I got in trouble one time at a fabric store. I was bored and didn’t want to be there and had picked up a wooden rod used to hold bolts of fabric and accidentally knocked over a display of pillows, pretending that the rod was a sword. When asked what I was doing, “Lookin’ fer Bad Guys” was my somewhat subdued reply.
This had always been a theme throughout my life. Lookin’ fer Bad Guys was an excellent way to spend an afternoon for a boy. With Bad Guys, you never had to feel guilty about any of the consequences of the violence you might plan to wreak on their hapless lives, because they were?well?bad. (No, I never found any Bad Guys, but that wasn’t what it was all about. Lookin’ fer Bad Guys is about the search, not the discovery. It’s all in the PLANNING?) You see, little boys are natural engines of violent entropy. No force on Earth is more destructive than a five year old boy with a hammer and a screwdriver. But as they get older, society begins to teach them the consequences of their actions. Enter the Bad Guy.
If there were no Bad Guys little boys would have no one legitimate at which to aim their instinctual mischeif and violence. Without Bad Guys cops would have no targets of their Officially Approved aggression and millions of trustees of the public welfare would be beating up the slow woman in the middle of the aisle at Wal-Mart. And without Bad Guys the “grown-ups” would have no fall-guy against whom to use the Taxpayer’s Army, and folks might find a better use for their dollar, like oil-free energy and popsicles that stay frozen in your lunchbox.
So what makes a Bad Guy? Many times it is his own ill-considered actions. It’s easy to spot the Bad Guy when you catch him literally “red-handed” and still dripping with the blood of his innocent victims. But sometimes it’s just the mood of the crowd. “SOMEONE was gettin’ lynched that night. Ol’ Zeke was jes’ the first one ter try an’ run. Too bad he only had one leg?” As well, one man’s Bad Guy may be another’s savior. Sherman may have been the hammer that smashed the chains of the slaves, but we all know what the South thought of him. Hero and villain. Good Guy and Bad, it depended on who you asked.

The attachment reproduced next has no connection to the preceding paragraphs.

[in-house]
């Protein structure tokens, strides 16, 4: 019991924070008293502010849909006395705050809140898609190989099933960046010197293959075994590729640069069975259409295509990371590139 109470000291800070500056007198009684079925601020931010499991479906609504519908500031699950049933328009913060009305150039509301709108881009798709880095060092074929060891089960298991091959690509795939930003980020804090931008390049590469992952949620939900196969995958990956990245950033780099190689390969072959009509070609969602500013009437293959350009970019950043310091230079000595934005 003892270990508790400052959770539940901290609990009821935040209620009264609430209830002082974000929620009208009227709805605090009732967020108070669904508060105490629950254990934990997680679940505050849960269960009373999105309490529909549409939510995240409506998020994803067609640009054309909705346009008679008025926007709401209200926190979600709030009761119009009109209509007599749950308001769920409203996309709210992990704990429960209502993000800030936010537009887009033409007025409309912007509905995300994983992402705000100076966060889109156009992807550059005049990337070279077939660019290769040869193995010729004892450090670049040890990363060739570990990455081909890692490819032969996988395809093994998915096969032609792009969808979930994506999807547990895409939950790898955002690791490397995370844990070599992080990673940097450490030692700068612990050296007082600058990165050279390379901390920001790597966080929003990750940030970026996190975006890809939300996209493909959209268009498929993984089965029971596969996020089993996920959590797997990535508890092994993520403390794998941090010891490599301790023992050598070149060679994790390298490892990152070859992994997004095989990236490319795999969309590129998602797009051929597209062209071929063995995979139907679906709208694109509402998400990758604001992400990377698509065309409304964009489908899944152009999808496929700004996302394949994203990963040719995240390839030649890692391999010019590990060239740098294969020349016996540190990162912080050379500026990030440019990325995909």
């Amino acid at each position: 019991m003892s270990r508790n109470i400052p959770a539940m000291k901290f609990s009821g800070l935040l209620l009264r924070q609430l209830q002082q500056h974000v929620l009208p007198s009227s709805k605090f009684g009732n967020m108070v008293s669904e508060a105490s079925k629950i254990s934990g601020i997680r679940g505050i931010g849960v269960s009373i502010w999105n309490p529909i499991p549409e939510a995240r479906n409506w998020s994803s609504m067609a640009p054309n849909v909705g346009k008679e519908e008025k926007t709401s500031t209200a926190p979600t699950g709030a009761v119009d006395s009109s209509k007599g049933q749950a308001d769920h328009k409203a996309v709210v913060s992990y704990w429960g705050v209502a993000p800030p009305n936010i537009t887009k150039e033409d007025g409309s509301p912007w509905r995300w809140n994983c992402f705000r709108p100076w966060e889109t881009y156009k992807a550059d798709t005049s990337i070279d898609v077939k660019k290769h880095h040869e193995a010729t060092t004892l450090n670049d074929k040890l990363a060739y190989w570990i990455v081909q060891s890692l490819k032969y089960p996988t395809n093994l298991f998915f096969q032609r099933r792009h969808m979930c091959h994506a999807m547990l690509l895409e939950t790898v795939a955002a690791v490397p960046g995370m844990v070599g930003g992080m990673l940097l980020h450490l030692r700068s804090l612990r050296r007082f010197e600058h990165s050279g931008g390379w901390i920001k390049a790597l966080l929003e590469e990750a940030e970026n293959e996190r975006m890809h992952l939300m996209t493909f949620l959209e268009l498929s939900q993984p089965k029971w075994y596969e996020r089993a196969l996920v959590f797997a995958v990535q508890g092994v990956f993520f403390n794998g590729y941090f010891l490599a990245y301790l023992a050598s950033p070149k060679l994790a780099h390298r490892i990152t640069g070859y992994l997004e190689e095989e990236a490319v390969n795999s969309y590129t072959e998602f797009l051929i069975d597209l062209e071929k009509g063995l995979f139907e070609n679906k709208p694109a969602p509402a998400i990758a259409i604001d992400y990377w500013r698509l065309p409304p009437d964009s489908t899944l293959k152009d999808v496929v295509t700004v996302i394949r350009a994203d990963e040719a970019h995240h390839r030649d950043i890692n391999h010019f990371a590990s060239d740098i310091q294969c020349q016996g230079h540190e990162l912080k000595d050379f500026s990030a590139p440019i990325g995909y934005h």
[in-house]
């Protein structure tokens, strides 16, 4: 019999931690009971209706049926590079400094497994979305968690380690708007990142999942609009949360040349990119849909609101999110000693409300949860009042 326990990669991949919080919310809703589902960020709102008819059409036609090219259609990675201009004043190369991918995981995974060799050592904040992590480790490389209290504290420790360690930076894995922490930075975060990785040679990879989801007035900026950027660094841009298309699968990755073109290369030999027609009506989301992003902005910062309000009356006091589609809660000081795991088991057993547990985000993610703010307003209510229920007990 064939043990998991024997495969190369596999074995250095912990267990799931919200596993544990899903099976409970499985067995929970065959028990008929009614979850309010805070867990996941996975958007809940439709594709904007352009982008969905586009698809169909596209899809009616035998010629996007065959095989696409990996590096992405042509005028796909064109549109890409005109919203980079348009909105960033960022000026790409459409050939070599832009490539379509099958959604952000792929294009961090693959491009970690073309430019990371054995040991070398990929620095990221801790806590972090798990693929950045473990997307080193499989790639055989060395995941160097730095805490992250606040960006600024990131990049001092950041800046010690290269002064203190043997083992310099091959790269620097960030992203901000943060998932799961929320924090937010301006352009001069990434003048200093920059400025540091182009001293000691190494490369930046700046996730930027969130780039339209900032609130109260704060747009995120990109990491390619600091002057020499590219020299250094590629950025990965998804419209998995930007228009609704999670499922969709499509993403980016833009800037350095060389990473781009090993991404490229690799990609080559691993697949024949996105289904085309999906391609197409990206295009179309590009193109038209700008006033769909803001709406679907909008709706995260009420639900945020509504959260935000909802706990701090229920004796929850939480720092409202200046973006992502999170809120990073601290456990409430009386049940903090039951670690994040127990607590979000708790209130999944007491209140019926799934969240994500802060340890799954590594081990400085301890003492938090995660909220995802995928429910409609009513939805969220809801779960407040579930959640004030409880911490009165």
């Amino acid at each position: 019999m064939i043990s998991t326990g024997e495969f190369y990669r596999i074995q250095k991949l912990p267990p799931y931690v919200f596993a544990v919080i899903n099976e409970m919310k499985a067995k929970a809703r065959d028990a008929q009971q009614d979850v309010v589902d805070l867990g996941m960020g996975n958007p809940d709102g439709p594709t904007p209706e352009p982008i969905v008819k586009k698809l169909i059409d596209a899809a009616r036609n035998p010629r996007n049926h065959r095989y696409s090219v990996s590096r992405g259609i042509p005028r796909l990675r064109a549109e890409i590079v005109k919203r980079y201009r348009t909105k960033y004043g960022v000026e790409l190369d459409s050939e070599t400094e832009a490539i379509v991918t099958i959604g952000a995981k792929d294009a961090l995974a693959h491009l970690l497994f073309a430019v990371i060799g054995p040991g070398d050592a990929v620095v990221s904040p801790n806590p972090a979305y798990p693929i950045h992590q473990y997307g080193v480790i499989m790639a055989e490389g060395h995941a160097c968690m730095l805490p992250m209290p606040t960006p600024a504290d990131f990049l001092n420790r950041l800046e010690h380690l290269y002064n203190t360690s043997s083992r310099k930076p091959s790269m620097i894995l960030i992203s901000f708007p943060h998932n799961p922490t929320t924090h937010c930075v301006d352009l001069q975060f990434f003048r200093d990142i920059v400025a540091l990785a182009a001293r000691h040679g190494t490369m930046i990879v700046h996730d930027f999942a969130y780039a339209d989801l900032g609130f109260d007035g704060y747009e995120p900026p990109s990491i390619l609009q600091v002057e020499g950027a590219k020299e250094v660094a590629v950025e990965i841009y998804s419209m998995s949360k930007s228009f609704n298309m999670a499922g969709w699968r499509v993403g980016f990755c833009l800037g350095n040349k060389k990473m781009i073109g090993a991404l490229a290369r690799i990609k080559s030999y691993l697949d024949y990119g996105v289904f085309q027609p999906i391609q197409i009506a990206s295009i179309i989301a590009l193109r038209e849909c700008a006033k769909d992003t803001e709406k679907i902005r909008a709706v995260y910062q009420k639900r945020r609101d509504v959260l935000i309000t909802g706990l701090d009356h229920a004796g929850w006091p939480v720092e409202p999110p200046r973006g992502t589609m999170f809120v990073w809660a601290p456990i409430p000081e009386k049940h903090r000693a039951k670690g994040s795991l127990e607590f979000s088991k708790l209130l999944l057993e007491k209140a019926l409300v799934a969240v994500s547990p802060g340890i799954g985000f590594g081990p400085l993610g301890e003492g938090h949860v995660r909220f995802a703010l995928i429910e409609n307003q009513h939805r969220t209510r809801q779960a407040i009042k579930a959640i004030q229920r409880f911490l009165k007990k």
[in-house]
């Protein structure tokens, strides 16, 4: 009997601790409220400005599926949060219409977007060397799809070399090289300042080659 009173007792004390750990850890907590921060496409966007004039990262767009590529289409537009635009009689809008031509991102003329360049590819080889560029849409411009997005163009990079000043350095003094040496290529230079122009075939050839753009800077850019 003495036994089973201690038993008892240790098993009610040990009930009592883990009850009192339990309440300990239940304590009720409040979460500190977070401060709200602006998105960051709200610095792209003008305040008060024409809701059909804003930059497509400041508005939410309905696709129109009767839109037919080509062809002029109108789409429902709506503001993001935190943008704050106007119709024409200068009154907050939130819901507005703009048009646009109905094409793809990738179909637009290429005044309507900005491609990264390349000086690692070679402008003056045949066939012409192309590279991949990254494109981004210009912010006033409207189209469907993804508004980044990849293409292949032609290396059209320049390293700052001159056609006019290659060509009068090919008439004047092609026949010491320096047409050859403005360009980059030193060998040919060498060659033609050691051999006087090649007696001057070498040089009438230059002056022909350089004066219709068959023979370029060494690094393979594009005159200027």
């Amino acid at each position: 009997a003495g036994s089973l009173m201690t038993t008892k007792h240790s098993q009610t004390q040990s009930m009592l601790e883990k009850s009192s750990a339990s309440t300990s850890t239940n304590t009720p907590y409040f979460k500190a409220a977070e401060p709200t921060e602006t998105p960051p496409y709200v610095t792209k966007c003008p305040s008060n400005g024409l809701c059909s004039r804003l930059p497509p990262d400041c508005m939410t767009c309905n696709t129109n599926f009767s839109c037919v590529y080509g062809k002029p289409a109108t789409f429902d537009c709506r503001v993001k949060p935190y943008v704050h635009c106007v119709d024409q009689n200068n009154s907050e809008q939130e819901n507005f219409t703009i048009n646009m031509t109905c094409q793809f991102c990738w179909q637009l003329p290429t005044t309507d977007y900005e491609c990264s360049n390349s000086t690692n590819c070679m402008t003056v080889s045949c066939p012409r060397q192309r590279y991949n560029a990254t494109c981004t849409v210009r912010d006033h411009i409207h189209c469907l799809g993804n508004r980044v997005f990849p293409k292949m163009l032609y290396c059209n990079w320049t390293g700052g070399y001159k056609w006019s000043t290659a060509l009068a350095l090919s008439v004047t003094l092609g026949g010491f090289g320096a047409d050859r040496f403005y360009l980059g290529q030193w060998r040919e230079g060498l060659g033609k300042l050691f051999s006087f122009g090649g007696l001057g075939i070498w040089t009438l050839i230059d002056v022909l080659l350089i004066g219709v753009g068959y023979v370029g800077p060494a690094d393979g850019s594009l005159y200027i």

Now in a game, such distinctions are usually swept by the wayside. A blackhearted scoundrel is a rotter through and through, and if you are Good and Pure of mind and deed, you are (frequently) perfectly justified in running the miscreant through for no better reason than the “LE” printed on the top of his character sheet. (Lawful Evil for the uninitiated.) Now to an outsider, this looks like a random, and rather horrible homicide, but inside the logic of the game, it makes complete sense. Dude was evil. I just saved all those babies he was on his way to throttle. I’m a freak-in’ hero, man.
Switch back to the fabric store, as one over-active imagination combined with poor impulse control sends a seven-foot tall pillow display toppling dramatically to the floor, never to commit another Bad act against innocent drapery-makers. The saleswoman stares, unable to make her assessment of the situation fit into any form of customer-service training. My wife angrily stalks over to me and snatches the stick out of my hand, asking the question she already knows the answer to?having been through similar situations in the past. “What are you doing!?”
I looked at my shoes and muttered. “Lookin’ fer Bad Guys.” She stared at me for a few more seconds as if unable to comprehend how this particular thirty-five year old man was ever been promoted out of the third grade?before contritely returning to the saleswoman and pretending she no longer knew me. I picked up one of the pillows to try and reassemble the defeated display. The cover on it was a slip, and if you shoved your hand into it it kinda looked like a medieval sheild?
I never had to go to the fabric store again.